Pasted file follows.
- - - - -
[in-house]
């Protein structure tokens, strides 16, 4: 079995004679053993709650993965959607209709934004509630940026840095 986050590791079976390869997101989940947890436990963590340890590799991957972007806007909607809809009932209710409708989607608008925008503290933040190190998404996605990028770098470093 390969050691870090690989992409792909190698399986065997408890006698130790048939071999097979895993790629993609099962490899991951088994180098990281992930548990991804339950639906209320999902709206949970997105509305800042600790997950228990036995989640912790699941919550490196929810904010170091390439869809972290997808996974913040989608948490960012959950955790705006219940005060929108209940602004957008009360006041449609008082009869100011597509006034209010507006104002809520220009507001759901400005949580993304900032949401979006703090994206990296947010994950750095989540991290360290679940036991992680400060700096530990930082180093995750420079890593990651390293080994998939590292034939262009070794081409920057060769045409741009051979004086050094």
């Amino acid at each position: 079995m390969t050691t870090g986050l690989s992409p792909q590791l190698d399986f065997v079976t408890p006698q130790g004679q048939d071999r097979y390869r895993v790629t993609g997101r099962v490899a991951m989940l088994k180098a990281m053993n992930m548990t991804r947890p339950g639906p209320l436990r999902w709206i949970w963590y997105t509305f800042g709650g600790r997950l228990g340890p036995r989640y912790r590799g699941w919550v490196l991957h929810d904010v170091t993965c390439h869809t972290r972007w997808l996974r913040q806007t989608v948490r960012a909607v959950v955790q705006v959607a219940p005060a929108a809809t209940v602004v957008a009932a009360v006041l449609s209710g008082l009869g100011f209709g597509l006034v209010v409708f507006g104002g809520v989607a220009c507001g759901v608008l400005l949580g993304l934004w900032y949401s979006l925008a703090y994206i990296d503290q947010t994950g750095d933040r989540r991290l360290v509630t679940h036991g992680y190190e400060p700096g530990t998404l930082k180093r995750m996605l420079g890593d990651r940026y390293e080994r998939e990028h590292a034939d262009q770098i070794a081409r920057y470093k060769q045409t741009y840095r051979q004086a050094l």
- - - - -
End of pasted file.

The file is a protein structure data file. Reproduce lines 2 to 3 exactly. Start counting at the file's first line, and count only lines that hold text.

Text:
């Protein structure tokens, strides 16, 4: 079995004679053993709650993965959607209709934004509630940026840095 986050590791079976390869997101989940947890436990963590340890590799991957972007806007909607809809009932209710409708989607608008925008503290933040190190998404996605990028770098470093 390969050691870090690989992409792909190698399986065997408890006698130790048939071999097979895993790629993609099962490899991951088994180098990281992930548990991804339950639906209320999902709206949970997105509305800042600790997950228990036995989640912790699941919550490196929810904010170091390439869809972290997808996974913040989608948490960012959950955790705006219940005060929108209940602004957008009360006041449609008082009869100011597509006034209010507006104002809520220009507001759901400005949580993304900032949401979006703090994206990296947010994950750095989540991290360290679940036991992680400060700096530990930082180093995750420079890593990651390293080994998939590292034939262009070794081409920057060769045409741009051979004086050094």
């Amino acid at each position: 079995m390969t050691t870090g986050l690989s992409p792909q590791l190698d399986f065997v079976t408890p006698q130790g004679q048939d071999r097979y390869r895993v790629t993609g997101r099962v490899a991951m989940l088994k180098a990281m053993n992930m548990t991804r947890p339950g639906p209320l436990r999902w709206i949970w963590y997105t509305f800042g709650g600790r997950l228990g340890p036995r989640y912790r590799g699941w919550v490196l991957h929810d904010v170091t993965c390439h869809t972290r972007w997808l996974r913040q806007t989608v948490r960012a909607v959950v955790q705006v959607a219940p005060a929108a809809t209940v602004v957008a009932a009360v006041l449609s209710g008082l009869g100011f209709g597509l006034v209010v409708f507006g104002g809520v989607a220009c507001g759901v608008l400005l949580g993304l934004w900032y949401s979006l925008a703090y994206i990296d503290q947010t994950g750095d933040r989540r991290l360290v509630t679940h036991g992680y190190e400060p700096g530990t998404l930082k180093r995750m996605l420079g890593d990651r940026y390293e080994r998939e990028h590292a034939d262009q770098i070794a081409r920057y470093k060769q045409t741009y840095r051979q004086a050094l």